Coverage of the event included the Armed Forces Radio Network, Belgian Radio and Television, and the principal newsgathering agencies of Europe and the United States.

The fact that this will be a living, constantly used memorial rather than a mere monument or "pile of rocks" was emphasized by Coffey and General Clarke in their remarks. The fact that this Memorial has been erected entirely by funds collected by the Association from among its membership, rather than by government participation, was pointed out by speakers. Coffey, in his remarks, told the assemblage that this is the first World War

 

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II Memorial erected by an Association on the grounds of the events it commemorates.

The Memorial will be used for assembly purposes by the College. Through an arrangement between the Association and the College, the Memorial and the grounds on which it stands will be perpetually maintained in a state of beauty worthy of the bonds between the Belgian and American peoples and the brave men honored by it.

— U. S. Army Photo

Belgian Army bugler sounds "Lasu Post" during dedication as color guard stands at attention

A GREAT DAY AT ST. VITH ;

A GREAT DAY FOR THE 106TH DIVISION

St. Vith — In an interview after the dedication ceremonies honoring the men of the 106th Infantry Division who lost their lives during the Battle of the Bulge in the St. Vith area more than sixteen years ago, Memorials Chairman Doug Coffey offered the following random comments: All went well, more than we could possibly have expected under the circumstances. The actual dedication was wonderful, though a trying event for me. Any member of the 106th Division would have been proud of the ceremony and would have choked up as I did.

          We had a grand luncheon fit for a king with cocktails and wine during the meal, an excellent meal, cigars and cigarettes afterward.

Contrary to Al Gericke's criticism, I and many others I spoke to including General Baker, Colonel Harmon, and Major McMahon, Jr., feel that we got more than our five thousand dollars worth. The memorial is not being defaced in any way, and all mentioned the fact that this is not a dead memorial like most or a pile of rocks but a monument that will live, because the back of the monument is being used and should be used.

          It was really a thrill to see the place surrounded by Ceremonial flags, the American and Belgian flags on the monument, the color guard with the American flag and our flag flying in the breeze.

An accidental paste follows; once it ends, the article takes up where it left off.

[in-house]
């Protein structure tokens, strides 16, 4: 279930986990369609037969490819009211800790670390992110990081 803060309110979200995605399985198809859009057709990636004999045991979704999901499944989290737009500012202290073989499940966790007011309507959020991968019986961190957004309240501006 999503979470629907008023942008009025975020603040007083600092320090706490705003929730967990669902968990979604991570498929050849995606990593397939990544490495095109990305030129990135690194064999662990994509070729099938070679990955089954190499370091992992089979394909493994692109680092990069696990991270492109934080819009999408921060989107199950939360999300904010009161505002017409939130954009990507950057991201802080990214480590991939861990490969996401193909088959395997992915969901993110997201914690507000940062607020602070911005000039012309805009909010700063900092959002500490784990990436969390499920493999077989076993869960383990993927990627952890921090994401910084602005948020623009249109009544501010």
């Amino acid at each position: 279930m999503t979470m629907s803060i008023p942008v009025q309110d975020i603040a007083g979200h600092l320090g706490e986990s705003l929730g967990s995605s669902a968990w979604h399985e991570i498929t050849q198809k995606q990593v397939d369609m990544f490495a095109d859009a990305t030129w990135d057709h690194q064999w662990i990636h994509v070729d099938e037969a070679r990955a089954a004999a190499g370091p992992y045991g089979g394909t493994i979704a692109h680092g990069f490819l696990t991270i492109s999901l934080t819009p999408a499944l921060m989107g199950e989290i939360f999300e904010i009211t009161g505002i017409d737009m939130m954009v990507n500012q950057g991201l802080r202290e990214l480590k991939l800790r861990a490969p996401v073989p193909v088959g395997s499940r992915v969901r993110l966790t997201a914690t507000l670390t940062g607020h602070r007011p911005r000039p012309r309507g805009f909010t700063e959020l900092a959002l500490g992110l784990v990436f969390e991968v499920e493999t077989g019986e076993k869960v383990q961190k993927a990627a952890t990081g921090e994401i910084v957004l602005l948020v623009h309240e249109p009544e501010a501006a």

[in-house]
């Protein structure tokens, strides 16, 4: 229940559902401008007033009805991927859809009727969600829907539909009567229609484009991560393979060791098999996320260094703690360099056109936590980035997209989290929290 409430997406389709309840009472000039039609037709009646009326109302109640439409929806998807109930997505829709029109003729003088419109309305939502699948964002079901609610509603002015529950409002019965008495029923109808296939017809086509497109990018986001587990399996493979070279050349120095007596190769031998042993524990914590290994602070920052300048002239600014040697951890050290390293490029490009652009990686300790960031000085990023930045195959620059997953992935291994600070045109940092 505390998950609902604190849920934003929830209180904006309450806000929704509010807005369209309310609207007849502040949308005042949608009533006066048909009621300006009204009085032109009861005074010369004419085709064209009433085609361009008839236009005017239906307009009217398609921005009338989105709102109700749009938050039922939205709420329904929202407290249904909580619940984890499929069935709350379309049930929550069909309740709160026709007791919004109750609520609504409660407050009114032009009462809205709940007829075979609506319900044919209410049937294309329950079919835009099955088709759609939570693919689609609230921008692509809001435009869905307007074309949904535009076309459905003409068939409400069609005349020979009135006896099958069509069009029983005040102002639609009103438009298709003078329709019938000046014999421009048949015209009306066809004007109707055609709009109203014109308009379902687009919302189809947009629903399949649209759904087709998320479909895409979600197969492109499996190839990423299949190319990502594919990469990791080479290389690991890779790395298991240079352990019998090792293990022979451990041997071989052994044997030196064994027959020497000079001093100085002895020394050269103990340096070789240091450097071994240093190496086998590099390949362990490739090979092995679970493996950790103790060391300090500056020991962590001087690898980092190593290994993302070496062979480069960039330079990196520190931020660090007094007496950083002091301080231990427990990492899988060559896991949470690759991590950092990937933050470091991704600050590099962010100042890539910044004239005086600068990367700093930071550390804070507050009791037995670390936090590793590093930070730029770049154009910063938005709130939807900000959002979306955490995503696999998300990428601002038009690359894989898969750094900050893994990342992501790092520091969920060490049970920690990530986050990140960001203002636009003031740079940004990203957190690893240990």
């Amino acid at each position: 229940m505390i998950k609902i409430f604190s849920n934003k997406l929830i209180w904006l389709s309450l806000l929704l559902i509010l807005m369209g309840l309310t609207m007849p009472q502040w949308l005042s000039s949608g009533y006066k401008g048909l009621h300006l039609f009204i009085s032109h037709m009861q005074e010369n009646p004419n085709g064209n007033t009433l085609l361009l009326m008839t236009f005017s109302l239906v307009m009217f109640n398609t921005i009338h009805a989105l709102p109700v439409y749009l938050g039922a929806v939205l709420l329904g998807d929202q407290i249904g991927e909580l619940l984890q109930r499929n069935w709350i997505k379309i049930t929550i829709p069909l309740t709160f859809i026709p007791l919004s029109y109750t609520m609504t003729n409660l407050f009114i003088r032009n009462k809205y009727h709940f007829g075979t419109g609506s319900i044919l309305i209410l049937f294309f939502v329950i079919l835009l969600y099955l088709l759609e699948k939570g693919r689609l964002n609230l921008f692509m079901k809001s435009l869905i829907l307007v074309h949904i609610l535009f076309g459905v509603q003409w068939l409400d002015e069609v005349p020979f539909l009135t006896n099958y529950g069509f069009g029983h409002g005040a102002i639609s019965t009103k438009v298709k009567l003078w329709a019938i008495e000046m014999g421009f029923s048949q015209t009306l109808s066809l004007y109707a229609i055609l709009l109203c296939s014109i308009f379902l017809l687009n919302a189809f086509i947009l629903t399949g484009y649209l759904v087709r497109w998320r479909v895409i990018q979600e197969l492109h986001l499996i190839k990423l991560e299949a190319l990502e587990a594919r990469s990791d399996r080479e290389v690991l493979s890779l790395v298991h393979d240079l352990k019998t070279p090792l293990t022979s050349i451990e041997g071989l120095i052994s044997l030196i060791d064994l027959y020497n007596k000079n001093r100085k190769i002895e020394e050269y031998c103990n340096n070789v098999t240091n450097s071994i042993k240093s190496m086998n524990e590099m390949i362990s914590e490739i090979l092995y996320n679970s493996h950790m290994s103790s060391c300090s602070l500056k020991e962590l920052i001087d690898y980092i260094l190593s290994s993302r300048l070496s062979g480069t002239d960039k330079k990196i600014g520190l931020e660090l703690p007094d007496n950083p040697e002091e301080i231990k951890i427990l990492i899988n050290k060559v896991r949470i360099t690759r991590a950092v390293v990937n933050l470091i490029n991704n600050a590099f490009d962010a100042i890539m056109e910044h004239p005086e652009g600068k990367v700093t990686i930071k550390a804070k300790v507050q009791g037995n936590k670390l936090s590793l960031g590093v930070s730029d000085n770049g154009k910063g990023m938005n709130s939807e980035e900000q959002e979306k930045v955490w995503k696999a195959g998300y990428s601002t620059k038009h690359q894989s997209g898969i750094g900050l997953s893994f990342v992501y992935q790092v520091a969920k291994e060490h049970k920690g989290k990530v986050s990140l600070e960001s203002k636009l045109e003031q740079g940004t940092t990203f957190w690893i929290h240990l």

Of course I had a nice talk with General Clarke and General Baker. I was very pleased to see General McMahon's son. He looks exactly like his father. Colonel Harmon was up from Verdun. He was commander of Company A, 81st Engineers with headquarters at Auw in 1944. He sends his regards to Jim Wells, Tom Riggs, and the other regulars of the 106th that belong to the Association.

The director of the College knows the history of our plans for the monument better than I do, who started it all.

          Anyone who thinks you just say "Have a dedication," and you have it, knows from nothing. This thing had to be run like Army maneuvers. You can't imagine how many people we had at the site doing things. Contrary to the ' usual Army Snafu, each one knew his job and did it. Each and every one involved deserves a "Well done."

          Dr. De Laval (a dentist who in the usual European fashion is referred to as "M. De Laval") recorded the whole ceremony, inside and out and has given it to me. It will probably not be the same speed as the States, but perhaps I can have it made into a record as I did the 10th Anniversary record. The Army made a sound picture of the entire outside ceremony and will contact me when it is ready so that I can show it at Convention.

 

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— U. S. Army Photo

Memorials Chairman Douglas S. Coffey addresses luncheon. Others (l to r) Mrs. William C. Baker, General Bruce C. Clarke, Bourgmeistre Pip

 

MEMORIALS CHAIRMAN EXPRESS THANKS FOR ARRANGEMENTS

          Memorials Chairman Douglas S. Coffey, after the successful dedication of our Memorial at St. Vith issued the following expression of appreciation: